Dolce Vita? The joy to create can never be taken for granted

Vittorio Zecchin, Una e mille notte, 1914

Vittorio Zecchin, Una e mille notte, 1914

Enrico Prampolini, Ritratto di Marinetti, poeta del Golfo della Spezia, 1934

Enrico Prampolini, Ritratto di Marinetti, poeta del Golfo della Spezia, 1934

For the second time in a matter of weeks, I strolled, mesmerized, through the “Dolce Vita?” temporary exhibition at Musee d’Orsay in Paris, which covers Italian visual arts in the first half of the 20th century. As we see the poetry of an Enrico Prampolini or an Achille Funi and the exhuberance of a Giorgio de Chirico or a Vittorio Zecchin  gradually grinding to a halt, there could be no starker reminder that the freedom to experiment, the urge to innovate, and the joy to create can never be taken for granted. Read more…

We’ve only seen the Impressionist debuts of the Internet of Things

Visiting the post-impressionist gallery on the 2nd floor of Musée d’Orsay in Paris, I realized how rapidly painting in the late 19th century evolved. 

However revolutionary it may have been, Impressionism was superceded fairly quickly. It rocked the boat in the 1860s, gained prominence in the 1870s, exhibiting 12 times between 1874 and 1886 in the Salon des Refusés (literally, the Exhibition of the Rejected), but by the end of the 1880s radically new styles and techniques were already emerging:

Read more…

Old sci-fi story highlights gulf between foresight and vision

November 6, 2014 Leave a comment

Books on tvAs a book review, it doesn’t start well: I have forgotten the author’s name and the book’s title, and, to make it worse, I only ever read a sample chapter. In my defense, it was about 35 years ago during an English class in my secondary education middle years.

Here is what I remember.  Read more…

Frugal retail banking innovation meets social need and could disrupt sector

September 17, 2014 Leave a comment

compte nickel mobile-argent-mastercardIn his book No Bank (available here in French) Hugues Le Bret tells the story of Compte Nickel, a start-up that he and his associates created for the purpose of providing people kicked out of the banking system with an ultra-low cost alternative to receiving and making ordinary card payments.

Although, in a heavily regulated sector, the project required 3 years of massive effort, chasing the funding needed to obtain regulatory approvals that were themselves needed to give enough confidence to investors, the business model is very simple:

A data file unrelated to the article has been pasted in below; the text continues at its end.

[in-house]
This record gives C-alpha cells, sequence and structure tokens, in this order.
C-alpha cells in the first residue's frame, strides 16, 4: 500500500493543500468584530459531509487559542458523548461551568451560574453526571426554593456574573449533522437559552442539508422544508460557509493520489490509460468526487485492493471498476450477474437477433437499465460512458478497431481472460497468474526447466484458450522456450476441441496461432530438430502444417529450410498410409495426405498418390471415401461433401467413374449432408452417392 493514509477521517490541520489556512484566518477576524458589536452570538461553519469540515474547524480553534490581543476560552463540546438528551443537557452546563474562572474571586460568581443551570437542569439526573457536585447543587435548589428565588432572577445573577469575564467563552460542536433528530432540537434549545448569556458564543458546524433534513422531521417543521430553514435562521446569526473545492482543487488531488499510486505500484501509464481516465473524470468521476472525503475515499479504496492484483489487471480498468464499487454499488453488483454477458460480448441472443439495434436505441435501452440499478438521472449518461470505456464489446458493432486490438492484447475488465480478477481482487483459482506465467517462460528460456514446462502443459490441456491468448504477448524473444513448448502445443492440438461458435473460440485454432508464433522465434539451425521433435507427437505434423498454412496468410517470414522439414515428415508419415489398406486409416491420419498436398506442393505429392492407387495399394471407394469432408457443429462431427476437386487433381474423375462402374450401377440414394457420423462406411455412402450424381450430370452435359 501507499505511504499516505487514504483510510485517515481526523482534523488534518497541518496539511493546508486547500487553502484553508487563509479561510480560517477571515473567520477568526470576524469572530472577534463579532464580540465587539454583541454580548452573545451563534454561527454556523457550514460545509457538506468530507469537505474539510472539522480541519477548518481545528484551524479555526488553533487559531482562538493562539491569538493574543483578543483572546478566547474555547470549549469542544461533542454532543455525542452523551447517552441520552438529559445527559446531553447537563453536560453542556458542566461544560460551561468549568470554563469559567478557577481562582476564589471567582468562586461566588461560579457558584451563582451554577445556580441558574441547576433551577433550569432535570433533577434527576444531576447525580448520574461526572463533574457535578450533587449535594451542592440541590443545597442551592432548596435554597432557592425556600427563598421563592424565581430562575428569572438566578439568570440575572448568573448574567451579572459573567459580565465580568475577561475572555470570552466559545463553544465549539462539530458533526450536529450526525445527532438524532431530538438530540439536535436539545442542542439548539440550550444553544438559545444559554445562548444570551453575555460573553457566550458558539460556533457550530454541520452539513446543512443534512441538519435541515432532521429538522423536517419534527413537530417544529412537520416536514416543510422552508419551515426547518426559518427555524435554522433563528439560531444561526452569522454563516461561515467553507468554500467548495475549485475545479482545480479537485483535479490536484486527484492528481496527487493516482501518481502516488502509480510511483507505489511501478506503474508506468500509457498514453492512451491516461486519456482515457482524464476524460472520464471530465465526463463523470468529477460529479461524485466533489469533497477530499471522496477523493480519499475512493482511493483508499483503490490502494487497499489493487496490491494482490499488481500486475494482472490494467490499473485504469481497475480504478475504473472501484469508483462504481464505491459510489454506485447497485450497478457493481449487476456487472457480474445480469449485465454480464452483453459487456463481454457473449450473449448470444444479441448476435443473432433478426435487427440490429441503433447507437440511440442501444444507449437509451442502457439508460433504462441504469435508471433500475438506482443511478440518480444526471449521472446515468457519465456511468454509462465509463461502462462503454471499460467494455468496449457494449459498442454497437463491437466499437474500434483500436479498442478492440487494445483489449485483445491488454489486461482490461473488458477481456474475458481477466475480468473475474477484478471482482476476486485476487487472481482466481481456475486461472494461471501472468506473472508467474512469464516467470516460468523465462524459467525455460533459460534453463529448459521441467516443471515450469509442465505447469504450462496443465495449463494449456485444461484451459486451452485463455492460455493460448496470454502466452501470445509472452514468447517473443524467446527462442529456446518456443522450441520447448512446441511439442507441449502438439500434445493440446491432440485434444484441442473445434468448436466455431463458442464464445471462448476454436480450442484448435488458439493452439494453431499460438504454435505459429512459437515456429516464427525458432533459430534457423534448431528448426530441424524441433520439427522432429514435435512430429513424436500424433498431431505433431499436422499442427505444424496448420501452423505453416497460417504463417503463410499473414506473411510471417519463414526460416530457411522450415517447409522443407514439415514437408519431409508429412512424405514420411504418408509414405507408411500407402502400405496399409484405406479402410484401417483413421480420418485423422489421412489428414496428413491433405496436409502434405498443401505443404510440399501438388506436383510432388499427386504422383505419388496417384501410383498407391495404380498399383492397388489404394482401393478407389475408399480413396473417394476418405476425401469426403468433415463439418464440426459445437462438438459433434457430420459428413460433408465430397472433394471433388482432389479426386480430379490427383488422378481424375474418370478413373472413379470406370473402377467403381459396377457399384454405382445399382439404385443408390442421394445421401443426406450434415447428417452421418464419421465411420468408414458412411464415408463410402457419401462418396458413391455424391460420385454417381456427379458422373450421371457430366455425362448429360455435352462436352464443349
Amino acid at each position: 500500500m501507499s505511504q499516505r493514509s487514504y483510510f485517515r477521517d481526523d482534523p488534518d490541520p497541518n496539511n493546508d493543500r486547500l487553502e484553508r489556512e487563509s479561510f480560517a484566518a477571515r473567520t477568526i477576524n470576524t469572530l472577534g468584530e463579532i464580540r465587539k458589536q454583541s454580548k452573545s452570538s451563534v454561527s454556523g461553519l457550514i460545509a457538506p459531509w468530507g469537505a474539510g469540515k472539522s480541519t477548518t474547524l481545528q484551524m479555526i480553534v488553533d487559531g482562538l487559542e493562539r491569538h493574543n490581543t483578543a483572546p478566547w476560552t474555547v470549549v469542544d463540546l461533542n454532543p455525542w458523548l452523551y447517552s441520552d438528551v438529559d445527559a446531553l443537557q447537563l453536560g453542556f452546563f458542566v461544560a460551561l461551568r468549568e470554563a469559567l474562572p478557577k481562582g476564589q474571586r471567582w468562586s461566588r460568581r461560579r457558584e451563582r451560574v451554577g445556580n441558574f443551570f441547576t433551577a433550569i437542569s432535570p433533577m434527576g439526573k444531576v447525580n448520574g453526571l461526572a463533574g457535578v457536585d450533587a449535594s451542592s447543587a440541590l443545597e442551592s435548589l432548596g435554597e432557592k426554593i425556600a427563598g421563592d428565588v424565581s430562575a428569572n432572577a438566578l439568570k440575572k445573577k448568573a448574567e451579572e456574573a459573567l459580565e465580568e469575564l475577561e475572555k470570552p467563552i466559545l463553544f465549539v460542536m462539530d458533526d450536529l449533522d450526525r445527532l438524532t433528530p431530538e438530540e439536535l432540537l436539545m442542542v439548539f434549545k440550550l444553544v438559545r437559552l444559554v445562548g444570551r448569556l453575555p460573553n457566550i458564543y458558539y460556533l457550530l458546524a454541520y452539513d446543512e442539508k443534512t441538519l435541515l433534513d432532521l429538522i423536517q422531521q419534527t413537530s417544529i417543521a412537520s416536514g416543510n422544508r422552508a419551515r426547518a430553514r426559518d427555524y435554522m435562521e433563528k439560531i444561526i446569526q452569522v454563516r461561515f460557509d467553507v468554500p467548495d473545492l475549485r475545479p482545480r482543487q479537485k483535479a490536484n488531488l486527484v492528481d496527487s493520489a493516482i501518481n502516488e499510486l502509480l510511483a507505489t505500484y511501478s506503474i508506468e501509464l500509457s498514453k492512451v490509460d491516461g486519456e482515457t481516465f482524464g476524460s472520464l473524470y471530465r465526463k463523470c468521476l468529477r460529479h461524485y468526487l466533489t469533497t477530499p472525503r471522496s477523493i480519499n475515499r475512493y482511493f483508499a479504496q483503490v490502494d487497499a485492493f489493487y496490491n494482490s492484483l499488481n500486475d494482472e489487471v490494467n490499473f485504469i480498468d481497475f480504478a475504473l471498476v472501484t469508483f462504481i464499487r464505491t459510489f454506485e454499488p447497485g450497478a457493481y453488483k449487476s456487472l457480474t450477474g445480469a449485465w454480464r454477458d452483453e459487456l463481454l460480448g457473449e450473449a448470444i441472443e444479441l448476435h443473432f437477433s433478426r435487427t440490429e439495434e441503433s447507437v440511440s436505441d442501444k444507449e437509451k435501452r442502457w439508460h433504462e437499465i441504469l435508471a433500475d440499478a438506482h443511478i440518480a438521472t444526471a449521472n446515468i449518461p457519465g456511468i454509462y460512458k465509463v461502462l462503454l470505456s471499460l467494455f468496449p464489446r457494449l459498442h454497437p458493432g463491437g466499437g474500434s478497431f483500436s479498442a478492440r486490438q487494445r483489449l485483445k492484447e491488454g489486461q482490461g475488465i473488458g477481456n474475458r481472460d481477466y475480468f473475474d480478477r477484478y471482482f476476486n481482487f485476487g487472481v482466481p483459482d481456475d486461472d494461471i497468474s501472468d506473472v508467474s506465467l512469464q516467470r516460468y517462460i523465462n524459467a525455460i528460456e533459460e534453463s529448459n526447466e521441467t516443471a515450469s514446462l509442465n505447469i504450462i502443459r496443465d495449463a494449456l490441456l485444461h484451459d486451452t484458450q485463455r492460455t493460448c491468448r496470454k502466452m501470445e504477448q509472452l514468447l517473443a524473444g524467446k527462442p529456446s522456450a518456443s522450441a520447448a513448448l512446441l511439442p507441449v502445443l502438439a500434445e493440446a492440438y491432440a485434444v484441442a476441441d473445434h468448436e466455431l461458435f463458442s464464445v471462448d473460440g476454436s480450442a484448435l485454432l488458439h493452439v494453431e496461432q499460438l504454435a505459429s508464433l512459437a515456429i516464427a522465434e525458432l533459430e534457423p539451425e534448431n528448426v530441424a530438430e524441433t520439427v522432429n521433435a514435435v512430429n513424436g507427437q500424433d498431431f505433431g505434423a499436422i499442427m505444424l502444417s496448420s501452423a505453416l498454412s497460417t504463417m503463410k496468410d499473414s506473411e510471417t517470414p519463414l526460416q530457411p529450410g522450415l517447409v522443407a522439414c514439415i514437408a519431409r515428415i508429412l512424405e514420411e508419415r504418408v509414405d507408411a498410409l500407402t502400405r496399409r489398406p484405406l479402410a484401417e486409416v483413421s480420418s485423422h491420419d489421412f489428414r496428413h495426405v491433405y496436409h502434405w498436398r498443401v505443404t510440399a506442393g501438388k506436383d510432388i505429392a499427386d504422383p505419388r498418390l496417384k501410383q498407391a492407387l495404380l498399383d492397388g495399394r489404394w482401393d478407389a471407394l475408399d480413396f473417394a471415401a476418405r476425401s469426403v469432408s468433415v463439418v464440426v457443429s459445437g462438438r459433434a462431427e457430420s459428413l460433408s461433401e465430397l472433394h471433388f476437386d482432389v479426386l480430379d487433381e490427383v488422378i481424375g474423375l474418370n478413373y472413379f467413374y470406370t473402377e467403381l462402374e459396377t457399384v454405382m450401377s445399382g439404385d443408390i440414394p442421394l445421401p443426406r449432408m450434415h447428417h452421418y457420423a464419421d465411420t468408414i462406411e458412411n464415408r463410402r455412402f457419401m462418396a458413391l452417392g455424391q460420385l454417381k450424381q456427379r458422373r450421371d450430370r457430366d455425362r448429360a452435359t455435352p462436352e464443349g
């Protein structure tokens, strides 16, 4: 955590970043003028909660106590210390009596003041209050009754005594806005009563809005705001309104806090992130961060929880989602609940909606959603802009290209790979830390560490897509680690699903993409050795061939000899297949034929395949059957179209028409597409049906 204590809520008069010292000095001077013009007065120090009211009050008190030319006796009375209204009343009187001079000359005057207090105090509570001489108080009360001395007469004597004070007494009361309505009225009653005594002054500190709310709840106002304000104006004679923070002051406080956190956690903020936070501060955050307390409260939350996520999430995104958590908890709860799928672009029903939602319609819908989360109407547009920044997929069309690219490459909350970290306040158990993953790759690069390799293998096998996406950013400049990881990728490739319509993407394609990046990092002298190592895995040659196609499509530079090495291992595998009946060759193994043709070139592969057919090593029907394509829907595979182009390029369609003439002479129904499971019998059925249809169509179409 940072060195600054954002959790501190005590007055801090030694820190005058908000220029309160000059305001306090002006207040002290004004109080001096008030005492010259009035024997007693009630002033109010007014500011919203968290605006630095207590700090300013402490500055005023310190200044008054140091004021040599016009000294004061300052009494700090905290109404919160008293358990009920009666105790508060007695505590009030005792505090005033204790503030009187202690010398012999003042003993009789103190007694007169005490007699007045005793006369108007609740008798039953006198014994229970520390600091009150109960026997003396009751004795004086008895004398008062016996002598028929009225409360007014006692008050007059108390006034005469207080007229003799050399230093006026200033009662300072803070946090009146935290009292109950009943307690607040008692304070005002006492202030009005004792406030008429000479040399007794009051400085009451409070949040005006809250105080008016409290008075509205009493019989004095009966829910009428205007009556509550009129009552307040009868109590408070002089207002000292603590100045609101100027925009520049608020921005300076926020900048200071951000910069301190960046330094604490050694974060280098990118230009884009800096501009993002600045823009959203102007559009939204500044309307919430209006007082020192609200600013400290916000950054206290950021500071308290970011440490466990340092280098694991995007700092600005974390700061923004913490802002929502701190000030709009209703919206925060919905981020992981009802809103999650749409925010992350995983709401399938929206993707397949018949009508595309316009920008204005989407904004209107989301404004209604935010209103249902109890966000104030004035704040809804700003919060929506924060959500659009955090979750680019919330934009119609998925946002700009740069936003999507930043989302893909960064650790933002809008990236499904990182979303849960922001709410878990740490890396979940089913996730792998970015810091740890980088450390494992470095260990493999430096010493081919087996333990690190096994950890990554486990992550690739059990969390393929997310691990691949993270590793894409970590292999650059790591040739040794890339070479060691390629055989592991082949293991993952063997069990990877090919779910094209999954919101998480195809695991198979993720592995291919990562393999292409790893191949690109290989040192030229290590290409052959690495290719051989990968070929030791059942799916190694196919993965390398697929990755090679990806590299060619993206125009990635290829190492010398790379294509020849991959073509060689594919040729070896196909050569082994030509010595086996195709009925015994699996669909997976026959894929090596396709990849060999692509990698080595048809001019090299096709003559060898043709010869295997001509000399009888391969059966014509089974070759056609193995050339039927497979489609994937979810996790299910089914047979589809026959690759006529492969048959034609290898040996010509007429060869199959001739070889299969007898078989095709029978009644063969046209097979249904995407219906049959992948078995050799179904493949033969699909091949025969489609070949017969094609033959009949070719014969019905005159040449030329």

1. The customer buys a €20 ‘pack’ at a retail outlet that is licensed to sell state-regulated products such as tobacco and lottery games. The pack contains a Mastercard and an instruction booklet.
  2. Following the instructions, the customer scans their ID at a specially designed terminal, and provides a physical address and an email address. This 5-min operation opens the account.
  3. The retail outlet manager then swipes the card that was provided in the pack, instantly checking that the account has been properly opened, generating an IBAN number and activating the card.
  4. With a few additional steps the customer uses a mobile phone to generate a PIN and the codes for online banking.

Read more…

“The world is moving from car ownership to car usership”

September 11, 2014 Leave a comment

Originally posted on InnovToday:

A BBC News article provides a great insight into the revolution in the making that the car industry is about to go through. KPMG sums it up in their annual survey of the auomotive industry: “The world is moving from car ownership to car usership.” Arguably it will take longer than headline-grabbing statements suggest, not least because a large section of the consumer base still feels a strong emotional connection to the car they own or that they wish to own, but it is undeniably underway.

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Innovating for the post-crisis rebound

September 11, 2014 Leave a comment

Originally posted on InnovToday:

creative-destructionSchumpeter defines innovation as a process of creative destruction. The point is not merely that innovation can still happen in times of crisis; it is that crisis are the best time for era-defining innovations to emerge. In yesterday’s session of the Mardis de l’Innovation cycle (in French), Marc Gigethighlighted a few powerful examples of companies, which emerged or re-emerged stronger out of the Great Depression of the 30s with winning products, such as GE and its refrigerators and washing machines, Converse and its emblematic (and ugly) shoes, or the entire machine-tool sector. As it turned out, the Great Depression became one of the most innovative periods in American history.

Today, some post-crisis winners are already emerging, though others may still be in the making. Examples include:

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Intellectual Property: the winning Mario Kart strategy

September 11, 2014 Leave a comment

Originally posted on InnovToday:

20131215-165406.jpg Patent searching, filing and policing is rapidly becoming a drag on organizations’ resources and agility. The likes of Apple and Samsung only manage to neutralize each other in epic but ultimately no-value-adding battles, pharmaceutical giants are increasingly pressurized to limit the reach of their patents, all industrial sectors produce patents in great numbers without preventing in the end everyone from copying everyone else. While I appreciate this is a simplistic generalization, I get the feeling that the whole business around patents has reached the point of creating more costs than benefits for innovative companies. The time for a new approach has come: enters Mario Kart.

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